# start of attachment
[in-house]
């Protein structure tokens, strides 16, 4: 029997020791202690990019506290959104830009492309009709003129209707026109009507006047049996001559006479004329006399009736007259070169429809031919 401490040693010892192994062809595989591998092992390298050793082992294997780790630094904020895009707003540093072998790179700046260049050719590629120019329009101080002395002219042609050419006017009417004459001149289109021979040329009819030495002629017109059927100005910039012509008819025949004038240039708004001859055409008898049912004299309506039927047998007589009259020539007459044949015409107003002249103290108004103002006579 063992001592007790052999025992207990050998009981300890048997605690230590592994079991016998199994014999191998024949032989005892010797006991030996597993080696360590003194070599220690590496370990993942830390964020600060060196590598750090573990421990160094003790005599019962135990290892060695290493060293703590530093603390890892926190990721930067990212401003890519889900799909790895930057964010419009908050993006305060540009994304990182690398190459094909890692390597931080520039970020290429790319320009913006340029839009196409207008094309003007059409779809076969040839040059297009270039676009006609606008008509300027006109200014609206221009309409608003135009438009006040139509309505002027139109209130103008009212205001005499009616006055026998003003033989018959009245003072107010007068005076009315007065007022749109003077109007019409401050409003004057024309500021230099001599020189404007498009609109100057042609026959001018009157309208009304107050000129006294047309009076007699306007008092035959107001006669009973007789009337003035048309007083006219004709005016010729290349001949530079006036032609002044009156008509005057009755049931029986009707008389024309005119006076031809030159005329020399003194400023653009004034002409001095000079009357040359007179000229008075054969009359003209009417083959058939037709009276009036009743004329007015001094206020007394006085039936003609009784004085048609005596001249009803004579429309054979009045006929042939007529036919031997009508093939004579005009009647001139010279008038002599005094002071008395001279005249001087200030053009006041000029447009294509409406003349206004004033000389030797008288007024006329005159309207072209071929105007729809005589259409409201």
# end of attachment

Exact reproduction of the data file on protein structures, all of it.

[in-house]
């Protein structure tokens, strides 16, 4: 029997020791202690990019506290959104830009492309009709003129209707026109009507006047049996001559006479004329006399009736007259070169429809031919 401490040693010892192994062809595989591998092992390298050793082992294997780790630094904020895009707003540093072998790179700046260049050719590629120019329009101080002395002219042609050419006017009417004459001149289109021979040329009819030495002629017109059927100005910039012509008819025949004038240039708004001859055409008898049912004299309506039927047998007589009259020539007459044949015409107003002249103290108004103002006579 063992001592007790052999025992207990050998009981300890048997605690230590592994079991016998199994014999191998024949032989005892010797006991030996597993080696360590003194070599220690590496370990993942830390964020600060060196590598750090573990421990160094003790005599019962135990290892060695290493060293703590530093603390890892926190990721930067990212401003890519889900799909790895930057964010419009908050993006305060540009994304990182690398190459094909890692390597931080520039970020290429790319320009913006340029839009196409207008094309003007059409779809076969040839040059297009270039676009006609606008008509300027006109200014609206221009309409608003135009438009006040139509309505002027139109209130103008009212205001005499009616006055026998003003033989018959009245003072107010007068005076009315007065007022749109003077109007019409401050409003004057024309500021230099001599020189404007498009609109100057042609026959001018009157309208009304107050000129006294047309009076007699306007008092035959107001006669009973007789009337003035048309007083006219004709005016010729290349001949530079006036032609002044009156008509005057009755049931029986009707008389024309005119006076031809030159005329020399003194400023653009004034002409001095000079009357040359007179000229008075054969009359003209009417083959058939037709009276009036009743004329007015001094206020007394006085039936003609009784004085048609005596001249009803004579429309054979009045006929042939007529036919031997009508093939004579005009009647001139010279008038002599005094002071008395001279005249001087200030053009006041000029447009294509409406003349206004004033000389030797008288007024006329005159309207072209071929105007729809005589259409409201």